by Maria Porges
If women artists live long enough, broad recognition for their achievements will eventually arrive. That, at least, has been true for Joan Jonas, one of the most important and influential figures to come out of New York’s early performance/video scene in the ‘60s and ‘70s. Jonas, 82, has always been well regarded, but a flurry of major shows and events in recent years have given her a new and well-deserved prominence. These include the Kyoto Prize for art in 2018, a full-scale retrospective at the Tate Modern (2015) and an installation (They Come to Us without A Word) that represented the U.S. at the 2015 Venice Biennale. The latter, reconfigured for Fort Mason Center, runs through March 10.
In five darkened rooms, each loosely organized around a specific theme (Bees, Mirrors, Fish, Wind), visitors can experience Jonas’ complex, multilayered combination of videos, objects and environments. Drawing on many of the motifs she has developed over 50 years, the artist immerses spectators in poetic, non-linear narratives in a dreamlike world populated with strange, beautiful objects and people. Videos show children dressed in white, interacting with other footage projected on walls behind them with voices matter-of-factly telling stories of spirits and ghosts. Mirrors appear frequently, as do masks, animals, sticks, tall paper cones and Jonas herself.
Like poetry, the artist’s installations take time to absorb, which you can do on benches provided for that purpose. Four of the rooms contain two screens – one wall-mounted, the other freestanding — onto which the artist’s videos are continuously projected. In these rooms Jonas has displayed some of the same objects (tall paper cones, ribbons and sticks) that appear in the videos. Other objects, along with drawings, also hang on walls or are suspended from the ceiling. Stories voiced by men and women over some of the scenes are taken from oral histories of the residents of Cape Breton Island, Nova Scotia, where Jonas has spent part of the year for decades. The overall experience evokes being inside the artist’s stream of consciousness — slipping from memory into dream, experience into invention. It’s a bit like watching a play from backstage.
In the first room, Rorschach blot-like drawings identify Bees as the theme. A second room dedicated to fish similarly reflects Jonas’ preoccupation with the depredations of the Anthropocene. Between rooms two and four, visitors cross from one side of the building to the other through a long rectangular space lined with mirrors, a prop/motif Jonas has used since 1968. A lightless chandelier hangs from the ceiling, casting trembling, rainbow-tinted reflections
from the faceted surfaces of its crystal pendants onto a wall onto which a video is projected. In the same space, a dizzying beach scene, shot with a GoPro camera attached to the artist’s poodle, plays on a knee-level monitor. (Jonas and the dog show up in other videos as well).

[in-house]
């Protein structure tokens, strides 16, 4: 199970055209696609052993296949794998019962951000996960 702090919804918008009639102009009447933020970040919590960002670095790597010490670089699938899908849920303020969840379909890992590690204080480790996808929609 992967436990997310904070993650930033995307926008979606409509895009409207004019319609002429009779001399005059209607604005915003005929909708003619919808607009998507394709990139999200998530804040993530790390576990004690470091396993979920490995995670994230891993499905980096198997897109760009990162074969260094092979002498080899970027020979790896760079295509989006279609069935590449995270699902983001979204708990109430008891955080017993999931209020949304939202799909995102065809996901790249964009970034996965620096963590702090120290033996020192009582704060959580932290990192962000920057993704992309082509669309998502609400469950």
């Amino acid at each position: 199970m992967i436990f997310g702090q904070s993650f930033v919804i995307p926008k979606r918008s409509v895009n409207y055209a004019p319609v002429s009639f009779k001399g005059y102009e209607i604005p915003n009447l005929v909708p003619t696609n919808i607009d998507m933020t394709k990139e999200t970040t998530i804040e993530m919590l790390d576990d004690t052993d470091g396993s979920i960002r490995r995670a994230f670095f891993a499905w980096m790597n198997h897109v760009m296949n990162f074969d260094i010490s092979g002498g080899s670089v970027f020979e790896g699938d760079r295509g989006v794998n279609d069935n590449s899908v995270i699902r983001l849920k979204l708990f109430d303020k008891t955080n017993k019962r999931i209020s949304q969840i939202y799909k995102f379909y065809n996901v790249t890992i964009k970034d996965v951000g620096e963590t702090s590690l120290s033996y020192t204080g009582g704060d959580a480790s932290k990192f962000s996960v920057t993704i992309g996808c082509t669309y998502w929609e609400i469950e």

Wind is the theme of a fourth room hung with beautiful kites. These were made in 2013 by master kite maker Magoji Takeushi and painted by Jonas, who first spent time in Japan in 1970, where she saw Noh, Bunraku and Kabuki theater. (It was there that she bought her first video camera.)
In the fifth and final chamber, described by the artist as the “human room,” she alludes even more directly to the intersection of people with the environment. Enigmatically titled Homeroom, it features drawings of strange, starfish-like flowers. These turn out to be the work of the children performing in the videos. Though the stories being told are identified as “family tales rather than supernatural ones,” it is difficult to distinguish them from the narratives that unwind in previous rooms. The overall impression is of looking back: recording and remembering a world, experienced asleep and awake, that is all but lost. At times, it’s as if the children in white are emissaries from the near future, performing mysterious plays they no longer know the meaning of. These are rituals from a lost world that was populated by bees and fish in which folktales communicated handed-down truths.
Jonas’s installations, though clearly related to her performance work in both content and execution, have their own identity as independent works of art. Nevertheless, it is important to note that the performance and video work came first, laying the groundwork for the immersive experience that constitutes They Come to Us without a Word. Although trained as a sculptor, Jonas began doing performance and video within a few years of completing graduate school, often using herself as the subject. Still, her identity remains opaque. Even though a lot of her early work involved mirrors — in one early piece she minutely examines her own body with a hand mirror — she has stated that her work isn’t autobiographical. But why should it be? By making her place in the work clear, Jonas calmly refutes the expectation that video/performance work made by women can only be about women’s issues.
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“Joan Jonas: They Come to Us without a Word” @ Fort Mason Center through March 10, 2019.
Photos: Pei Ketron.
About the author:
Maria Porges is an artist and writer who lives and works in Oakland. For over two decades, her critical writing has appeared in many publications, including Artforum, Art in America, Sculpture, American Craft, Glass, the New York Times Book Review and many other publications. The author of more than 100 exhibition catalog essays, she presently serves as an associate professor at California College of the Arts.